Flashpoint experts believe WannaCry authors speak Chinese after a linguistic analysis

Pierluigi Paganini May 26, 2017

Security experts at threat intelligence firm Flashpoint conducted a linguistic analysis of dozens of ransom notes displayed by the WannaCry ransomware.

Malware researchers at threat intelligence firm Flashpoint conducted a linguistic analysis of 28 ransom notes displayed by the WannaCry ransomware.

Flashpoint analyzed 28 WannaCry ransom notes written in various language including Chinese (both simplified and traditional), Danish, Dutch, English, French, German, Indonesian, Italian, Japanese, Korean, Norwegian, Portuguese, Romanian, Russian, Spanish, Swedish and Turkish.

According to the experts, authors of the malware are fluent Chinese speakers and they also appear to know English.

Recently the security researcher at Google Neel Mehta, the experts at Kaspersky Lab and Symantec linked the threat to the North Korea-linked Lazarus APT due to similarities in a portion of code that Neel noticed in a very early variant of WannaCry ransomware found in February 2017 and in one of the malware used by the notorious APT group dated back February 2015.

The Chinese notes appear well written and more accurate of others.

“A number of unique characteristics in the note indicate it was written by a fluent Chinese speaker. A typo in the note, “帮组” (bang zu) instead of “帮助” (bang zhu) meaning “help,” strongly indicates the note was written using a Chinese-language input system rather than being translated from a different version. More generally, the note makes use of proper grammar, punctuation, syntax, and character choice, indicating the writer was likely fluent or at least native. There is, however, at least one minor grammatical error which may be explained by autocomplete, or a copy-editing error.” reads the analysis published by Flashpoint.

Experts highlighted that at least one of the words used in the Chinese note is more common in South China, Hong Kong, Singapore and Taiwan, while another term is more widely adopted in China mainland.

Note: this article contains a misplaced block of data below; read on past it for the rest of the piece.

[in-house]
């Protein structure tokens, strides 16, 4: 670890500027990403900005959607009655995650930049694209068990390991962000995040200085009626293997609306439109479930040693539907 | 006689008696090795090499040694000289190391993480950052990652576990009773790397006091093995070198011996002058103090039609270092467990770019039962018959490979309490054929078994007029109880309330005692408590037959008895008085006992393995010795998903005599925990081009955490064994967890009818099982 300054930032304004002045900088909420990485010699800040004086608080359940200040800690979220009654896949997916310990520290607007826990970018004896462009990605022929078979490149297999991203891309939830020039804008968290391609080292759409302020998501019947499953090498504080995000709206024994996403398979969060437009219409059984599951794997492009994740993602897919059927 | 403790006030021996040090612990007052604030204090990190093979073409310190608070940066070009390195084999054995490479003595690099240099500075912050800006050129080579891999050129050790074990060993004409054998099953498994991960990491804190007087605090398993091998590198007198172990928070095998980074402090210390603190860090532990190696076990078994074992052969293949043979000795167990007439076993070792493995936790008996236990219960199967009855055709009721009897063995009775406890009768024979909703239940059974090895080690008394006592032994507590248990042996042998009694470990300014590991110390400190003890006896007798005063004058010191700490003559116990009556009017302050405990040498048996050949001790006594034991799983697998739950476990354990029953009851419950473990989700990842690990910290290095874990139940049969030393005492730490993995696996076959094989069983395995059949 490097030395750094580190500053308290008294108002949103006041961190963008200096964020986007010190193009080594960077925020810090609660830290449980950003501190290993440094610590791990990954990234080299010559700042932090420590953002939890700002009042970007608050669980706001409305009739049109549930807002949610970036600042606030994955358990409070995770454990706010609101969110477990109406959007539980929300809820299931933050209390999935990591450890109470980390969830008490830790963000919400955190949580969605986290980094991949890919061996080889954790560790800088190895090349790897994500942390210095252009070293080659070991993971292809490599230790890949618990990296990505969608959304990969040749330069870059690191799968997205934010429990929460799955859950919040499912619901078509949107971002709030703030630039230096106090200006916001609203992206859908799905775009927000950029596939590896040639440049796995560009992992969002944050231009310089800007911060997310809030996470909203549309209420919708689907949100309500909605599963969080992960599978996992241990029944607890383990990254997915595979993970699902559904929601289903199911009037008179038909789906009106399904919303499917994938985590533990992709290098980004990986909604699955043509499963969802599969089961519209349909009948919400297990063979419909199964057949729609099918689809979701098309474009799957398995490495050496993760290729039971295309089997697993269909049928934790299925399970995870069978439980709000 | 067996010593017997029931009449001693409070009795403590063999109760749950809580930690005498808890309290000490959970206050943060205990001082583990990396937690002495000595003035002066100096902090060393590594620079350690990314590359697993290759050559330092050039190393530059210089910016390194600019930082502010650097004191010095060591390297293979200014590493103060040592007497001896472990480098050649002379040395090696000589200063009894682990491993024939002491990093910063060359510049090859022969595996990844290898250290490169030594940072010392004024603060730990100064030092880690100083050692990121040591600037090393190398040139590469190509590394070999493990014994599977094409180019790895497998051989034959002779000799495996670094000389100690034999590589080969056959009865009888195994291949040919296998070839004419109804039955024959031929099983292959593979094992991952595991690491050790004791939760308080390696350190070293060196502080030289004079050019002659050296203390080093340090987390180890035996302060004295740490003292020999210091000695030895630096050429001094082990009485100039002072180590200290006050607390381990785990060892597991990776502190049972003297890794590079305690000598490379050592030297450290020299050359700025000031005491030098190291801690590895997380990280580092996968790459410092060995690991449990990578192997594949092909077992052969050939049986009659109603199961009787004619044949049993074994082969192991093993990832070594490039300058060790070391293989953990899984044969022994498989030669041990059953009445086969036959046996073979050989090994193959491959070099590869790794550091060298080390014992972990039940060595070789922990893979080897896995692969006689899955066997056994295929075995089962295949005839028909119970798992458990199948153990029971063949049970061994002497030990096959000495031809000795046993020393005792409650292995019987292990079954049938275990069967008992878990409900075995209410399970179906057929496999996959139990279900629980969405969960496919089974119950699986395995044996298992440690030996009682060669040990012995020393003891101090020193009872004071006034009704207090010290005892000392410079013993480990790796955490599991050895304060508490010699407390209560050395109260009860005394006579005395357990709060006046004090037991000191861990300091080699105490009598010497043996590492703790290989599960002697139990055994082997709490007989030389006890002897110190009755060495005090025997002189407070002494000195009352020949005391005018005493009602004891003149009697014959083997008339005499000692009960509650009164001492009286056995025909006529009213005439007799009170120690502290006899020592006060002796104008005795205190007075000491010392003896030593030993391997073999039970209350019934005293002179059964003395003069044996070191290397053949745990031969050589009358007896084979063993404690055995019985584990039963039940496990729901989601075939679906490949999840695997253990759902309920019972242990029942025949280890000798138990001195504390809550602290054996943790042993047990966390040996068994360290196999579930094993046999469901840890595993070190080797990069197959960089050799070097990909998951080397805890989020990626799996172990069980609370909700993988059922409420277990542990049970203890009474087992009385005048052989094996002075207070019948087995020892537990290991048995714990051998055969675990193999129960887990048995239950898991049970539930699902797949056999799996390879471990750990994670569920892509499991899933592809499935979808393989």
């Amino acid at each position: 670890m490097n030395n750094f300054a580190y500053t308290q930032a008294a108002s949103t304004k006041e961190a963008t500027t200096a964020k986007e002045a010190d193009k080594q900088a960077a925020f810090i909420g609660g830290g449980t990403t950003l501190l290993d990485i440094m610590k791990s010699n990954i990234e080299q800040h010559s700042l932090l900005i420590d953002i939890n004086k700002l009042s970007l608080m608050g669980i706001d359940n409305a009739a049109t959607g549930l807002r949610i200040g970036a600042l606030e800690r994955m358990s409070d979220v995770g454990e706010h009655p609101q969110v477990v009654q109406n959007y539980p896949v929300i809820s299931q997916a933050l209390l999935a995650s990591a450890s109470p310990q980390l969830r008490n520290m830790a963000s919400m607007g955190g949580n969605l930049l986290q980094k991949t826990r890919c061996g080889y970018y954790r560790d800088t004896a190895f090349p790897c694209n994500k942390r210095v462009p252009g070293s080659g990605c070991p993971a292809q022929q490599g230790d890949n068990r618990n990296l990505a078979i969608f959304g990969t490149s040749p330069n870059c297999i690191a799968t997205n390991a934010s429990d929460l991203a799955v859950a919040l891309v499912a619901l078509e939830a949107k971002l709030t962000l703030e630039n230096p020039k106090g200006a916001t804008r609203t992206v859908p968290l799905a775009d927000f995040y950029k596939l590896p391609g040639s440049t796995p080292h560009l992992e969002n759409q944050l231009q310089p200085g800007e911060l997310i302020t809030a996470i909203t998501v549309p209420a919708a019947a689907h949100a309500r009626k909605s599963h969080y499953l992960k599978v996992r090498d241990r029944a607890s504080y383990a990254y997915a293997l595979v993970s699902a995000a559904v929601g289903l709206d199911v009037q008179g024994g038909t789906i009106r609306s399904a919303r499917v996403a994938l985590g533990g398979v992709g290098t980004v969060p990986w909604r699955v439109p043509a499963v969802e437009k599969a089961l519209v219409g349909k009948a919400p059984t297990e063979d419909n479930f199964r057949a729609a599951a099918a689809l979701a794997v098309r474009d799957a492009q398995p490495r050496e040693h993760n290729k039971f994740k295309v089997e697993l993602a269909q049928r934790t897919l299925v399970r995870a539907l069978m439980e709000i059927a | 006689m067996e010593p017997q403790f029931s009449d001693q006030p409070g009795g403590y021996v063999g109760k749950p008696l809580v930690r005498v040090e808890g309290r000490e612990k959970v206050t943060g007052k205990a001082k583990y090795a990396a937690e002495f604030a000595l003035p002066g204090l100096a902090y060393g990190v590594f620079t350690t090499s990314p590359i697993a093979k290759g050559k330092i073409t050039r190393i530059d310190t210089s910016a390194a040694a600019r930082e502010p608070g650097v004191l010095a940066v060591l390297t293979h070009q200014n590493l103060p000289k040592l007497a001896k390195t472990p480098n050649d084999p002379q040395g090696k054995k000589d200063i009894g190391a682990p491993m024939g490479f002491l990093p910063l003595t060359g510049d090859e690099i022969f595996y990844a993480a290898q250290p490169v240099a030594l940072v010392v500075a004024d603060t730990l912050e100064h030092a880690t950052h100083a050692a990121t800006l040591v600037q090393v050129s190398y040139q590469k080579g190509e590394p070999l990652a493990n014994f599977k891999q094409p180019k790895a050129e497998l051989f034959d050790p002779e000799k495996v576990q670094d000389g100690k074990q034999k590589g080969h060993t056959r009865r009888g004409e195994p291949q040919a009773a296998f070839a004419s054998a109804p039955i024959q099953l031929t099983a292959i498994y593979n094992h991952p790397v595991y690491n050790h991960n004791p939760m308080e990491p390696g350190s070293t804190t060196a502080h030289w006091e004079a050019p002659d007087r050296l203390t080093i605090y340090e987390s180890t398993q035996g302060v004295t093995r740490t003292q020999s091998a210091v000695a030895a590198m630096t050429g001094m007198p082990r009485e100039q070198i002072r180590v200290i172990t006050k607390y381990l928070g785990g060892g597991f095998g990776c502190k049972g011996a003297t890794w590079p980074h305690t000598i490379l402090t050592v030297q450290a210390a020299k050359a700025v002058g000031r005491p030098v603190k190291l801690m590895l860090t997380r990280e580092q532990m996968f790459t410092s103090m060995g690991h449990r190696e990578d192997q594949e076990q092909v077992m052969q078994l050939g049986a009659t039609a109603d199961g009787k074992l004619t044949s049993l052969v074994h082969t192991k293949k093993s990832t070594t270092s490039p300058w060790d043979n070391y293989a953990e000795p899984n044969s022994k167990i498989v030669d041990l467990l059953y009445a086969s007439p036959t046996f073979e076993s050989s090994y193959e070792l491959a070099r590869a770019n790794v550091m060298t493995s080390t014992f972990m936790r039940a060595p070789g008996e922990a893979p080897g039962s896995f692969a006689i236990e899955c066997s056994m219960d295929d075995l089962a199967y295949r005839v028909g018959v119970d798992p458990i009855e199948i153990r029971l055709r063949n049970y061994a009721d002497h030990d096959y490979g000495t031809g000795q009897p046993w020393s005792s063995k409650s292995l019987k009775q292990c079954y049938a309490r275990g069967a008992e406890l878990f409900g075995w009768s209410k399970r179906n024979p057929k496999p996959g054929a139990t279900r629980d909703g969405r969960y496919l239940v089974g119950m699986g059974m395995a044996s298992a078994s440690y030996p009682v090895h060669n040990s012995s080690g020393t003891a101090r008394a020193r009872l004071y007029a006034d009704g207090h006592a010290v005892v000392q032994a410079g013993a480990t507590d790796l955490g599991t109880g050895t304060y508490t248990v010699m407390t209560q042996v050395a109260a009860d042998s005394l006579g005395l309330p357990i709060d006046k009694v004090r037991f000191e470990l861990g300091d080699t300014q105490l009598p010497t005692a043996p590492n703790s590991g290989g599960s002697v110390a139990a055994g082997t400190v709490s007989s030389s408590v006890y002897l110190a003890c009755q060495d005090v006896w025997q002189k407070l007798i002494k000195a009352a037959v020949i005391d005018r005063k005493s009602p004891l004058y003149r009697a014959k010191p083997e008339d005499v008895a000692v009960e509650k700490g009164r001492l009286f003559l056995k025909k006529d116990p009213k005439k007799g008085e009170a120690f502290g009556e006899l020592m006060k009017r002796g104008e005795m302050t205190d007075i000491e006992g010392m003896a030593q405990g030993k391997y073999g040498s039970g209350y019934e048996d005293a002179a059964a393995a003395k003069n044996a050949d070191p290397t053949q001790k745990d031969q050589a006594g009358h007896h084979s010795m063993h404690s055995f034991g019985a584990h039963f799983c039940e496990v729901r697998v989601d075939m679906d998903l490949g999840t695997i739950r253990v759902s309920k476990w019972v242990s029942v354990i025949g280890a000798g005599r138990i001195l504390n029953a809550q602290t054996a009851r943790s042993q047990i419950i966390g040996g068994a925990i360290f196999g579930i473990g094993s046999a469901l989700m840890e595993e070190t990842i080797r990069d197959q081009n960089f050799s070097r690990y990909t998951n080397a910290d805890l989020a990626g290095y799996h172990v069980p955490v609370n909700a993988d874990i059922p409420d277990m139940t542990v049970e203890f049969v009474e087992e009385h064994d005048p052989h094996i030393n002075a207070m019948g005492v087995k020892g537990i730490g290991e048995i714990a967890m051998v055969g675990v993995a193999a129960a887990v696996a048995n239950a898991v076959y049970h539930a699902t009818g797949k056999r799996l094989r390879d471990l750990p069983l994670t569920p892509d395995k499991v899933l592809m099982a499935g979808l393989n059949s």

“The text uses certain terms that further narrow down a geographic location. One term, “礼拜” for “week,” is more common in South China, Hong Kong, Taiwan, or Singapore. The other “杀毒软件” for “anti-virus” is more common in the Chinese mainland.” continues the analysis

“Perhaps most compelling, the Chinese note contains substantial content not present in any other version of the note, is lengthier, and differs slightly in format.”

The English note of the ransomware appears well written, but it contains a major grammar mistake that suggests its author is either not a native speaker or possibly someone poorly educated.

In the following table, we can see the percent identical by word count between Google translate and WannaCry note versions.

Wannacry linguistic analysis

“Given these facts, it is possible that Chinese is the author(s)’ native tongue, though other languages cannot be ruled out,” Flashpoint concluded. “It is also possible that the malware author(s)’ intentionally used a machine translation of their native tongue to mask their identity. It is worth noting that characteristics marking the Chinese note as authentic are subtle. It is thus possible, though unlikely, that they were intentionally included to mislead.”

The Flashpoint analysis suggests attackers may have used the Lazarus code as a false flag to deceive investigators, a second scenario sees North Korean APT recruiting freelance Chinese hackers to conduct the campaign.

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Pierluigi Paganini

(Security Affairs – Wannacry ransomware, hacking)

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